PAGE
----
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Wisconsin telephone taxes continue to decline as business model, tax policy shifts

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(The Center Square) – The end of landline telephones in Wisconsin will result in a 97% drop in the state’s telephone taxes.

A recent report from the Wisconsin Policy Forum looks at how the state’s telephone tax revenue has plummeted since the mid-1990s.

“Revenue from the state tax on telephone company property sank last year to its lowest level since the 1970s, a reflection of a shifting telecommunications landscape and a series of tax changes over time. Now, a recently adopted state law will almost eliminate the tax, which takes the place of local property taxes on telephone companies. Proponents say this approach makes sense in a world where traditional monopolies no longer hold sway, and levels the playing field now that the state has ended a related tax on other businesses,” the report states. “Telecommunications companies paid the state of Wisconsin just over $50 million in telephone taxes in 2023, a 26.6% drop from the prior year and less than one-third of peak collections in 1997. The fall in telephone tax revenues isn’t finished; a 2024 law will lower collections to an estimated $5 million by 2027 and beyond.”

Wisconsin brought in $176 million in telephone taxes in 1997.

Since then, the report explains, both the telephone market and Wisconsin’s tax policies have changed.

The biggest change in the telephone market is that people have moved away from landline phones and moved toward cell phones. Wisconsin lawmakers, however, included cell phone technology in its telephone tax over the years.

The Policy Forum report said the biggest change in tax policy is the Republican legislature exempted telephone companies’ property from the state’s tax rolls.

“The recent changes are part of a much larger shift in which, over several generations, the state has repealed essentially all local taxes on personal property such as equipment, furniture, and tools while retaining property tax levies on land and buildings. Other types of utilities, like municipal electric companies, pipelines, and airlines however, are still subject to personal property tax,” the report adds. “Shifting how telecommunications companies’ personal property is taxed shows that state leaders are treating telecom providers more like businesses in more competitive industries and less like utilities.”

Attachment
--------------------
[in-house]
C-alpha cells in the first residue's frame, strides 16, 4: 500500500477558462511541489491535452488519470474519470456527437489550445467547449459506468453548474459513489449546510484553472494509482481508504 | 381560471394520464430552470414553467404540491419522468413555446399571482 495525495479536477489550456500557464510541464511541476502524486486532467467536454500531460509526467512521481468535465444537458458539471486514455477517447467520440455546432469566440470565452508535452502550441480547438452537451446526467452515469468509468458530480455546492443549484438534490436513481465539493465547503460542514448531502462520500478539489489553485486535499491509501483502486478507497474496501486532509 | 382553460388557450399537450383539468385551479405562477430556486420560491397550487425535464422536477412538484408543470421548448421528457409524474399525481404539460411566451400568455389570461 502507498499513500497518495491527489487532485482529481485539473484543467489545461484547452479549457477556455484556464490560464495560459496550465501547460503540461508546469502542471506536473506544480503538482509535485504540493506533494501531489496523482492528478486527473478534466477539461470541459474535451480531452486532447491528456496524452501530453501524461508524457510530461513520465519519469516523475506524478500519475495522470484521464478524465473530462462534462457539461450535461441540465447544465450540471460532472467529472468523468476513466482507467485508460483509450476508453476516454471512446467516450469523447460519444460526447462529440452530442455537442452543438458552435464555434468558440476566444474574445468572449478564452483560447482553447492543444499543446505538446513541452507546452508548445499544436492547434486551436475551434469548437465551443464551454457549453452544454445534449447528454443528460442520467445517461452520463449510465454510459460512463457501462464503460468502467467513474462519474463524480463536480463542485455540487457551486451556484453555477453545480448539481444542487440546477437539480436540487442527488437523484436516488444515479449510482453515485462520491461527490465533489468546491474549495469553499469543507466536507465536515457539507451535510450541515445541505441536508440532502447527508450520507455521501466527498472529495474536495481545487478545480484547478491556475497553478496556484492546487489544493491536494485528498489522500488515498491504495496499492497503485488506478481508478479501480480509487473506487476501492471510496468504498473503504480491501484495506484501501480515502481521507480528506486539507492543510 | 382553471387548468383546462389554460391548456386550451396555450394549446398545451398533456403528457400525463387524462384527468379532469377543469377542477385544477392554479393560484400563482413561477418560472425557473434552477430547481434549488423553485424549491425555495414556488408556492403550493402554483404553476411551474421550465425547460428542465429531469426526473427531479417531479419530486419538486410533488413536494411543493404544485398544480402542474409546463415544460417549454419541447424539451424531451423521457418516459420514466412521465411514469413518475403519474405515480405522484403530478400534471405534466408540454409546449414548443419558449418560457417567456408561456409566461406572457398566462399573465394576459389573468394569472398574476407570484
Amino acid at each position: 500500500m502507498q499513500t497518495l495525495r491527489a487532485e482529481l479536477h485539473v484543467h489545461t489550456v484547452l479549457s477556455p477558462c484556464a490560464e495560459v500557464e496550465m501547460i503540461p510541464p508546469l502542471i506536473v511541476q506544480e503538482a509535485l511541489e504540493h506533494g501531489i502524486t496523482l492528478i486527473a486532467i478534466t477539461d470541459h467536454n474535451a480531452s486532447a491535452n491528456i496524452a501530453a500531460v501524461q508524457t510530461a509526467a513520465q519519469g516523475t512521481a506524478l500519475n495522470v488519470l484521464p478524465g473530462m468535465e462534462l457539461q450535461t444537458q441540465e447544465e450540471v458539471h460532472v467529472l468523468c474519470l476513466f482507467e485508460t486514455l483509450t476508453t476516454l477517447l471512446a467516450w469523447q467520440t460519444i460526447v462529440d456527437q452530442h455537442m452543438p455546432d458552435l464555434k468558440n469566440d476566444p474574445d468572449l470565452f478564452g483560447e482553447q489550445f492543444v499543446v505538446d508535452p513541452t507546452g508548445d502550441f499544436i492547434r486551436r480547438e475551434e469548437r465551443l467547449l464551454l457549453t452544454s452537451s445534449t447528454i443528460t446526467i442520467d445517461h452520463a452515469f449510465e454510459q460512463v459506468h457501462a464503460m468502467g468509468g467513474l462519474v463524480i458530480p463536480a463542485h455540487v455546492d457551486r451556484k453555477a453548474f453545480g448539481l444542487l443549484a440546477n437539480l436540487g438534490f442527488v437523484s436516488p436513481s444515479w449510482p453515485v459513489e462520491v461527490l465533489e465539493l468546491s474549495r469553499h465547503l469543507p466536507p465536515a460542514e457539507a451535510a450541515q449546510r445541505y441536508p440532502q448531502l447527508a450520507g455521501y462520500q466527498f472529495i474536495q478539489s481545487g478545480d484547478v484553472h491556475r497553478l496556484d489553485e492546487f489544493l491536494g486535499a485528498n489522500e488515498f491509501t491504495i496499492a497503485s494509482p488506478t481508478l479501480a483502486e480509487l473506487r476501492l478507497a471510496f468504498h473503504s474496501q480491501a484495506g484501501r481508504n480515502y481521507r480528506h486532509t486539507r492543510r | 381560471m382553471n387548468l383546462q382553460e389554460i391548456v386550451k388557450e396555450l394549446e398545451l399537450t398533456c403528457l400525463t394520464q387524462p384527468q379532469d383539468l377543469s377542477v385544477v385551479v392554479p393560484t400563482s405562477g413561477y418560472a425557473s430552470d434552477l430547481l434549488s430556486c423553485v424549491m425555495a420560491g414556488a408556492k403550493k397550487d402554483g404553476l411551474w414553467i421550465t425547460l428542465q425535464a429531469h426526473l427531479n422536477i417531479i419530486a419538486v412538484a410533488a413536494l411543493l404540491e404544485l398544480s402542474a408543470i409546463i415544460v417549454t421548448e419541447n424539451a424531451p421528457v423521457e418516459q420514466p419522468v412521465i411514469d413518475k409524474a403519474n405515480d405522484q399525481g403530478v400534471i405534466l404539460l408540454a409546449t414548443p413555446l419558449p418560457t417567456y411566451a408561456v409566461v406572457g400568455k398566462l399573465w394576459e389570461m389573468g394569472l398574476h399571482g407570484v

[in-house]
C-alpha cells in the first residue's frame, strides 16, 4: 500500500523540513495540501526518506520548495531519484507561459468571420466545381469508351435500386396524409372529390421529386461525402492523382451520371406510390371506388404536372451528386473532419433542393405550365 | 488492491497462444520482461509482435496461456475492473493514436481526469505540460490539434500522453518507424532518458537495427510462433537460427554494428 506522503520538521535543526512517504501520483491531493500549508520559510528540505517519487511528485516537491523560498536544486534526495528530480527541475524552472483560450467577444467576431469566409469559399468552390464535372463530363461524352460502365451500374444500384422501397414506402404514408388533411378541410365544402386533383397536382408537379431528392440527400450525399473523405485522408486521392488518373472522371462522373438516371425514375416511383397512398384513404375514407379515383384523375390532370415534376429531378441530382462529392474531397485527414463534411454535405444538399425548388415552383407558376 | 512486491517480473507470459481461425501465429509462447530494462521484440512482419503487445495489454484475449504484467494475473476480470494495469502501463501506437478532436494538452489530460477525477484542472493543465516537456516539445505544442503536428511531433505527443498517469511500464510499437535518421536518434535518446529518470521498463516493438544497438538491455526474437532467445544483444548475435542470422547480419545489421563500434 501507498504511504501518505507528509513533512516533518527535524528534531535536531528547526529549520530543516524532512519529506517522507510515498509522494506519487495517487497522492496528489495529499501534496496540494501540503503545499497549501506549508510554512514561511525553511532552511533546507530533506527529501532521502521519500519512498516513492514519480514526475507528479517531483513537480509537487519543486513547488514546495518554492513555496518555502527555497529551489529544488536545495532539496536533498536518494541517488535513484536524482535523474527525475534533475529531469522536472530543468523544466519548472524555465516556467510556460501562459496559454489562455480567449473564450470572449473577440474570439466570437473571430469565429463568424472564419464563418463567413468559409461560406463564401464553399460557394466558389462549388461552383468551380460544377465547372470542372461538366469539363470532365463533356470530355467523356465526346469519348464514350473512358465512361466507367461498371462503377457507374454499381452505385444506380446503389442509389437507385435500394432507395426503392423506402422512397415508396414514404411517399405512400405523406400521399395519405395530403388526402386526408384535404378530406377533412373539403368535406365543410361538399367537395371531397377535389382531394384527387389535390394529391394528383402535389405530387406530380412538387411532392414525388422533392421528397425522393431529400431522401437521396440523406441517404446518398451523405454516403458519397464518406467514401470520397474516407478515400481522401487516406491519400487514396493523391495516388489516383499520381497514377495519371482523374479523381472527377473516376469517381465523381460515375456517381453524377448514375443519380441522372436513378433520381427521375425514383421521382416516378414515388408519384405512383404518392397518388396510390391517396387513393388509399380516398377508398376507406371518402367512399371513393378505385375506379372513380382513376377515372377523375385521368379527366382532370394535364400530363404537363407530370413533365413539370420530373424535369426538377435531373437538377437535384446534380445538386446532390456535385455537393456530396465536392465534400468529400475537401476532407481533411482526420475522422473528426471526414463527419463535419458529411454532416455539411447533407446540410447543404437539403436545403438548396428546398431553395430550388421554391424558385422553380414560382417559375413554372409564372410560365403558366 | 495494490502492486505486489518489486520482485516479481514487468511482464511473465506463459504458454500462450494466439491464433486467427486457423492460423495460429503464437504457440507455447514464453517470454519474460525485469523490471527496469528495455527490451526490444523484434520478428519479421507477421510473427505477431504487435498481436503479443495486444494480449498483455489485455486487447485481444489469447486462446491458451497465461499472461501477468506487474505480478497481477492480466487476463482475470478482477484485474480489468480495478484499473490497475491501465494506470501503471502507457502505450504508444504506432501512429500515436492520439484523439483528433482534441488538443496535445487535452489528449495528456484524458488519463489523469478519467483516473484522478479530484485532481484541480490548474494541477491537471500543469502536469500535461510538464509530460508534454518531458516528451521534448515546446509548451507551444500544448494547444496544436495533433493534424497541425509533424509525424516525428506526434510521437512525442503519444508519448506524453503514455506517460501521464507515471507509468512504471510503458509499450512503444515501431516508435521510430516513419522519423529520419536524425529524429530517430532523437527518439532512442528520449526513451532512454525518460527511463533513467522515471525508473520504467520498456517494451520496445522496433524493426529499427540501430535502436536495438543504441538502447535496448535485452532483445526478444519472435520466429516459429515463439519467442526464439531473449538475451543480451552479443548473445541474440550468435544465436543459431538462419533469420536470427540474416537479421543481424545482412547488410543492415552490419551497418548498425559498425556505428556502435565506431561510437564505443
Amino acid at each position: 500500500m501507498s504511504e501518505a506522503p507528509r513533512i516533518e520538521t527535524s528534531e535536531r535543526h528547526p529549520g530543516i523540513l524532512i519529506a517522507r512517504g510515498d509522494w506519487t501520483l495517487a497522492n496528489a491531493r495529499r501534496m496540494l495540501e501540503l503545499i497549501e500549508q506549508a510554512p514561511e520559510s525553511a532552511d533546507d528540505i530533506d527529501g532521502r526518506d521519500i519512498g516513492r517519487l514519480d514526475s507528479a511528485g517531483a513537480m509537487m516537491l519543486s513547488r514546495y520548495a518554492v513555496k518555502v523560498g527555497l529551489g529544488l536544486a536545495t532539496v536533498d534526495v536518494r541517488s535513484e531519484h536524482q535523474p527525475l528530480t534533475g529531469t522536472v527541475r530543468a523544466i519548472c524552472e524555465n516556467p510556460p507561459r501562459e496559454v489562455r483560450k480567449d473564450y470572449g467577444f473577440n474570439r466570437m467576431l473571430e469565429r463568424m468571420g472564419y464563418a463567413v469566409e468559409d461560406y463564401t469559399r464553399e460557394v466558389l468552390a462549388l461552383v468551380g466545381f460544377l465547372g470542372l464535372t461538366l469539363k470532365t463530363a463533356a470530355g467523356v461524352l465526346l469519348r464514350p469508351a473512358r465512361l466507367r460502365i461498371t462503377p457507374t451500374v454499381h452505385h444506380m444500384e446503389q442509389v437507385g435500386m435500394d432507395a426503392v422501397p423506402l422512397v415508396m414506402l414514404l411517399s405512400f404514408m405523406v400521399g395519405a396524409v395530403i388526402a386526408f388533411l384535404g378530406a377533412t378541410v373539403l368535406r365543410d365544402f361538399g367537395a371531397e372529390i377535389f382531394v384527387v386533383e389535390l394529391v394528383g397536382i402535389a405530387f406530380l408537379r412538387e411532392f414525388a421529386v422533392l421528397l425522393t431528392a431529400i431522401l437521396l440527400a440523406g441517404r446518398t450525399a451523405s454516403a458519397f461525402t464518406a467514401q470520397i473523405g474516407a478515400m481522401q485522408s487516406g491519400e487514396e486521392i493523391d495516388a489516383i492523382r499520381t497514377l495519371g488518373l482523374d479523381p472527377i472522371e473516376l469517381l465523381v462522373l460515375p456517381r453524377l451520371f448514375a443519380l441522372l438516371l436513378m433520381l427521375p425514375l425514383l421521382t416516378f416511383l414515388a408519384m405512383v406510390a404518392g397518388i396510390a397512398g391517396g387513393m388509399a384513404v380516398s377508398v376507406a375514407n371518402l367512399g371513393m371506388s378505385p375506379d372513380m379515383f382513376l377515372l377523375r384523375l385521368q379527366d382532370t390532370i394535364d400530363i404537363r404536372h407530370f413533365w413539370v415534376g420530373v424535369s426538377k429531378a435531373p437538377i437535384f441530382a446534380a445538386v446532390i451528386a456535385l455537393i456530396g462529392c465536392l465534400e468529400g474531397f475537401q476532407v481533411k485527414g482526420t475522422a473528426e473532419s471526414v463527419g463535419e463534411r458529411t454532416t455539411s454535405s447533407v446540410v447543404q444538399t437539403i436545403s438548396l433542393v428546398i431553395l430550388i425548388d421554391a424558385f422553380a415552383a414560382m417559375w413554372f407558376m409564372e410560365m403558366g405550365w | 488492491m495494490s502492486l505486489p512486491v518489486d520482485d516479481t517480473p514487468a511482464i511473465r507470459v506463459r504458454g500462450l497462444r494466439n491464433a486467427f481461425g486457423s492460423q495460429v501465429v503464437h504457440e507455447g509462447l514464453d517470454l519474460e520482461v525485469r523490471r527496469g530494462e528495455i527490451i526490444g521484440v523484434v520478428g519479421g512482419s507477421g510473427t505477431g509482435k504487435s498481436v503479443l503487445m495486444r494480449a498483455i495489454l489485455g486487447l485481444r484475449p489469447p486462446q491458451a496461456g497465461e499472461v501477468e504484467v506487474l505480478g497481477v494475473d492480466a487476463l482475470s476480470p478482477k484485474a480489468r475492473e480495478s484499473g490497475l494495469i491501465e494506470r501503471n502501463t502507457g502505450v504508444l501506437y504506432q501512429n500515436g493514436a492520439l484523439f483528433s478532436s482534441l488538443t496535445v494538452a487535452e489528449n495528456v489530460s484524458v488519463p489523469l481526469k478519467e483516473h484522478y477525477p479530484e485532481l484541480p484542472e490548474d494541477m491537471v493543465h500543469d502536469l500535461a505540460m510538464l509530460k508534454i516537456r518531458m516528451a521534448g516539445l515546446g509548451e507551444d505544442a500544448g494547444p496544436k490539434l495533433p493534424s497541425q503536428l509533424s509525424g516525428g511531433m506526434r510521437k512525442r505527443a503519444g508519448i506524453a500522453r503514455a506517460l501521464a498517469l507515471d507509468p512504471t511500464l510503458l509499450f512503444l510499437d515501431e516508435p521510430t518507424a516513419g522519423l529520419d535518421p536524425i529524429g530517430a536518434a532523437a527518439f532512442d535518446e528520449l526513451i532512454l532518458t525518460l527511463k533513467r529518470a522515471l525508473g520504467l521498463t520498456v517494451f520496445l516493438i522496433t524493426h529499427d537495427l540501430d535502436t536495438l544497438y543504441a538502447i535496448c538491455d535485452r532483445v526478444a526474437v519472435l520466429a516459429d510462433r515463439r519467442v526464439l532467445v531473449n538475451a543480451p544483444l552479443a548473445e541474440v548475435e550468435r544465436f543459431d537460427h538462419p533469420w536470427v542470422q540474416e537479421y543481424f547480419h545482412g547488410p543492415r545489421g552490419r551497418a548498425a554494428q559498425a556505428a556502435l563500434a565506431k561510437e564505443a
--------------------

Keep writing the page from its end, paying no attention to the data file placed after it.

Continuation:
The report doesn’t say what will happen when the state sees just $5 million in telephone taxes in a couple years. The Policy Forum does note that Wisconsin has a record budget surplus.

The other question left open by the report is how Wisconsin lawmakers will treat other companies, particularly cable TV providers, as they change their technology as well.

“For the benefit of both consumers and the various competing companies, elected officials have understandably been working to avoid or reduce differences in taxes and fees across different types of providers who now find themselves in essentially the same line of business,” the report adds in its conclusion. “Efforts to do so can reduce revenues for the state or local government, a potential concern since these funds could be used to increase broadband access or other worthy goals. They have also created a case where one traditional utility is now exempt from personal property taxes, while others continue to pay them. On the other hand, reducing taxes on telecommunications infrastructure may offer some benefits by making the state a more appealing place for future investments by telecom providers and by acknowledging the more competitive marketplace that now exists.”

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